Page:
Ride to Work Day 2013: Toronto

The morning was beautiful. The sun was shining sweetly and offsetting the coolness in the air. I reached Wychwood Barns, the meeting point in my area, to convene with other cyclists and ride together down to City Hall.

Davenport St. bike lane

Ride to Work Day is a feature of Bike Month in Toronto and cyclists gather at various spots around the city and converge upon the epicentre of city planning.

We made our way on roads with bike lanes (I love the Davenport lane), led by City Councillor Joe Mihevic, who represents Ward 21 (St. Paul’s West), in which the Barns and my apartment are located.

I’m thrilled to have a councillor who is such a dedicated cycling advocate. Ghost bike on Wychwood AvenueI remember a few months ago when a cyclist tragically died from complications from a fall he sustained on Wychwood Avenue. He fell because his bike tires had become lodged in the streetcar tracks.

This again raised the issue of removing the tracks on this street as they have long been decommissioned. Another city councillor, Denzil Minnon-Wong, suggested that cycling be banned on Wychwood Avenue. This was a nonsensical suggestion and I’m glad that my councillor recognized that.

Back to the ride …. our group of 6 or 7 started picking up more members. By the time we approached Bloor & Yonge, we had melded with other convoys from the north and eastern parts of the city and it was difficult to identify one’s original posse.

Cyclists head south on Yonge Street during Ride to Work Day

Volunteers handed out t-shirts, cyclists talked about the state of cycling in the city or their gear, baskets, trailers, etc. It was good to see kids there as well. After a few minutes the entire group started heading south on Yonge and with the assistance of police on bikes, we were able stay mostly as a large group as we moved through the downtown core.

As we approached City Hall, there were a couple hundred people there. They had set up big corrals for cyclists to lock up, which was great. Many of the same vendors and organizations who were at the MEC Bike Fest were also set up in Nathan Phillips Square. A motley crew of helmets, suits, reflective vests and skirts, the diverse group of people that came to this event milled around the tables and started to line up for a free breakfast.

Volunteers dolled out donated delicacies: hot pancakes topped with fresh fruit and maple syrup, custard tarts, bananas, apples, oranges … there was also free coffee (which was apparently delicious but alas, I’m a tea drinker and there was none to be had).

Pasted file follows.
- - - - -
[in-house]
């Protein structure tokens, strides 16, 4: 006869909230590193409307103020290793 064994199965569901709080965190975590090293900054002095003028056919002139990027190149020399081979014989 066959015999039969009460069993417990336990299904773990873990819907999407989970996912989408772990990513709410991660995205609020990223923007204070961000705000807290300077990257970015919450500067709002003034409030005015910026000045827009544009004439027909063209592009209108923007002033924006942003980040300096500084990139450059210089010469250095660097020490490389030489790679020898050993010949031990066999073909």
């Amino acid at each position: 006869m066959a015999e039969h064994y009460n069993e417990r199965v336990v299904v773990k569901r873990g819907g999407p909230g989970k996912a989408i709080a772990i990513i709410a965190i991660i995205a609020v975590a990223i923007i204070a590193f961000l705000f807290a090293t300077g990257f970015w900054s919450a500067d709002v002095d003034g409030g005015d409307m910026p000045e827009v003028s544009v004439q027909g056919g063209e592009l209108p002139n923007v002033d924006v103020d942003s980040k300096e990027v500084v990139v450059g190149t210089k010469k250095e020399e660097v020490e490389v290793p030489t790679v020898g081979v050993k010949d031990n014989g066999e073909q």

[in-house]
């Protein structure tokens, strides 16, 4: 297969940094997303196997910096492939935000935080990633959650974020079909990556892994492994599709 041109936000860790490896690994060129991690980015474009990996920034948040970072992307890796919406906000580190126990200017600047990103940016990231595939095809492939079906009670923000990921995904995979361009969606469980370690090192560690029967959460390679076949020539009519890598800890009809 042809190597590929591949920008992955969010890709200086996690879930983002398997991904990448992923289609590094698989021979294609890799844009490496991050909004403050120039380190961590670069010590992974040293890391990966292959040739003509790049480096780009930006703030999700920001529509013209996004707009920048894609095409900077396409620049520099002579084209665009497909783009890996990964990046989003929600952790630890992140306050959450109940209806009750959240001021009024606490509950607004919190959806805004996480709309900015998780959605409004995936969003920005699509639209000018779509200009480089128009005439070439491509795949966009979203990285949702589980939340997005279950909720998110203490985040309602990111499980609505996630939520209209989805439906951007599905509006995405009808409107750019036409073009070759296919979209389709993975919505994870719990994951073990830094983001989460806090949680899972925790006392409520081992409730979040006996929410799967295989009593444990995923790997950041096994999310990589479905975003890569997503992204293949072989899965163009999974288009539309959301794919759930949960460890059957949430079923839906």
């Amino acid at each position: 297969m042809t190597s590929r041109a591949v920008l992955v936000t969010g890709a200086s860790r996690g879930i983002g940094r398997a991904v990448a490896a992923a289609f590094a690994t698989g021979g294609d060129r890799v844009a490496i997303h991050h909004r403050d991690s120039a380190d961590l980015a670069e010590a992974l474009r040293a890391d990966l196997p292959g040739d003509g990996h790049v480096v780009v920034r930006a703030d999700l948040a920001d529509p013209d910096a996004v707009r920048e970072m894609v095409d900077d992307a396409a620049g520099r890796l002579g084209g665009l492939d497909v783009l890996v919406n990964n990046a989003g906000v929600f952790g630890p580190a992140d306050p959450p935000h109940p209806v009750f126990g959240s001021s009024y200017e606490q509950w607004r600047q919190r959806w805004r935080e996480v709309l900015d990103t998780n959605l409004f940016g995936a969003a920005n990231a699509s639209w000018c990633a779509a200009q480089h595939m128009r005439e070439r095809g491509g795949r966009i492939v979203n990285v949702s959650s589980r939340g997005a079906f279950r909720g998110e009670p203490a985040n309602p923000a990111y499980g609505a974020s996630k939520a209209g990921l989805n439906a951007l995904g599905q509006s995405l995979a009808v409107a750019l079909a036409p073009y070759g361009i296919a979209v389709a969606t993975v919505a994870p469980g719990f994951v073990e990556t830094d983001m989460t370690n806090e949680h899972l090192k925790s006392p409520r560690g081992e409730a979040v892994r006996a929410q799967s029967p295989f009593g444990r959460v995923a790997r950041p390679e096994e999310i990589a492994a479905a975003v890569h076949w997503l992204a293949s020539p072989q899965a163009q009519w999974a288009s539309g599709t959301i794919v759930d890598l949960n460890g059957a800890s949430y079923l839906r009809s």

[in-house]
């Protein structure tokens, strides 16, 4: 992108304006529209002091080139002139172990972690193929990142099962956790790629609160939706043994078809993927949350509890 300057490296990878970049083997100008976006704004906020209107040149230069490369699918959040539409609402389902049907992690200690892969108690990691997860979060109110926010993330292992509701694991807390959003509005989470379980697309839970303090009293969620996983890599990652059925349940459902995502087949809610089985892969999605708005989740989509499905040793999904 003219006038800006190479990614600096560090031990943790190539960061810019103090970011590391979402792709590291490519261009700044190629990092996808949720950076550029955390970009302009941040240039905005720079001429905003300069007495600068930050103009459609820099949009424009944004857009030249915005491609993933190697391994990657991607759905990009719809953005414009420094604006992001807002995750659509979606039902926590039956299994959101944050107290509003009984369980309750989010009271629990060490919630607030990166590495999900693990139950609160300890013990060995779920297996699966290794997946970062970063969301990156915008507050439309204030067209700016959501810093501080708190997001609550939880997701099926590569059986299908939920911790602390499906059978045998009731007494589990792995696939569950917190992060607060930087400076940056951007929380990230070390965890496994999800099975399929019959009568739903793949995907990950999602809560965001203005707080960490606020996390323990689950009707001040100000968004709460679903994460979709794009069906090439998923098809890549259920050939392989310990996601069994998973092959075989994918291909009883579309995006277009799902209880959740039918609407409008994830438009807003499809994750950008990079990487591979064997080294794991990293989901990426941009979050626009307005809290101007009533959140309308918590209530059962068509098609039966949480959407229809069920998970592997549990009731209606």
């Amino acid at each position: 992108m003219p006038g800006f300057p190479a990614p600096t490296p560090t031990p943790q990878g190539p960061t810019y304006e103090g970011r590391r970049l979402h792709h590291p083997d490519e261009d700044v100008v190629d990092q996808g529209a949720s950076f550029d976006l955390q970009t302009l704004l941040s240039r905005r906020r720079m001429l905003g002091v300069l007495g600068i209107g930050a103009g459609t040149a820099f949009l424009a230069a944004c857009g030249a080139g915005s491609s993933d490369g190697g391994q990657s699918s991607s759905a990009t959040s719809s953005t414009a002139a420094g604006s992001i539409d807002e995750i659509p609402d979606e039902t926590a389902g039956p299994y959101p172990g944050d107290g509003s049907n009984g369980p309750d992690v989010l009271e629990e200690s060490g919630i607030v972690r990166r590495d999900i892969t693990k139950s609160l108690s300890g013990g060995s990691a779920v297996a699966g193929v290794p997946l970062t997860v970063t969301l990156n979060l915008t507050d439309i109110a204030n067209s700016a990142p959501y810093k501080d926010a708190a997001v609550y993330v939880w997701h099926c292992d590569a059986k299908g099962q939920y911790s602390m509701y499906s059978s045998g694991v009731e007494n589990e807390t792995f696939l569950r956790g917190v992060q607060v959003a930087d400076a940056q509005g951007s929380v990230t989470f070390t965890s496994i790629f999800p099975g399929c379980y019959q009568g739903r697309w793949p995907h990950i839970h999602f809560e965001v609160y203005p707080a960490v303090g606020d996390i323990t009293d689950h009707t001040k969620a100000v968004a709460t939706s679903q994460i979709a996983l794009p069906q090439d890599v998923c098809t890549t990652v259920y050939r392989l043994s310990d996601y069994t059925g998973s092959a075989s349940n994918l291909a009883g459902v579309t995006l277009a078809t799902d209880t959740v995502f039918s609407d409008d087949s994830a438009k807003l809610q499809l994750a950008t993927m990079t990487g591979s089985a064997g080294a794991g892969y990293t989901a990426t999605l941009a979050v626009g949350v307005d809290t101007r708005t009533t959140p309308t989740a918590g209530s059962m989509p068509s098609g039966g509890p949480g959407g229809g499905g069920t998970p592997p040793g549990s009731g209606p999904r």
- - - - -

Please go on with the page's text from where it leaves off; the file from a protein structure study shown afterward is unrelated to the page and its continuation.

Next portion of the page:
Music would have been a nice addition to the event as it was a little quiet until the speeches started. A personality from CP24 was the emcee for the event and while I appreciated that they brought in someone with great public speaking skills, I doubt that this person is a cyclist. It felt more corporate than authentic.

The rest of the speakers were great. CycleToronto, the lead organizers of Bike Month, were on-hand to launch the next four weeks of rides, clinics and events.

City councillors read bike credoA number of city councillors read out a credo about the City’s commitment to cycling (did they say, “I, Rob Ford, …” at one point? It drew laughs).

A big group of students from a local high school stood on the stage and we learned how they were participants in a bike repair course. This is a positive outcome following the raid of Igor Kenk’s bike shop, in which hundreds of stolen bicycles were seized and put to better use, such as being donated to school and community bike programs.

A representative from the school said that since they improved the infrastructure for students to lock up bikes at the school, they now have the highest percentage of students who ride to school. What’s more, attendance is up and lateness is down. How cool!

Another cyclist told me about Critical Mass, a monthly event that would be taking place that Friday. I vowed to attend – it would be another first. And I did! Read about my first Critical Mass Ride.

As I rode off from City Hall that morning, I felt good to be part of something. Proud to be a cyclist. Encouraged by the leadership and commitment the councillors showed that morning. And fueled by good eats. It was a great start to the day and to Bike Month.


  1. Well hey, I was there too as a visitor. Reminded of stuff in Toronto:

    Imagine, we passed each other like ships at night.

    1. Very cool! We took some similar pictures that day — pancakes, city councillors and all those blue shirts!

      I just checked out your blog and it looks great. Now following!

  2. loved reading this post! I don’t have a bike, but after reading about entries I want to invest in one!

    1. Thanks for reading and the comment! I would happily join you for some initial trips around town when you buy your new wheels!

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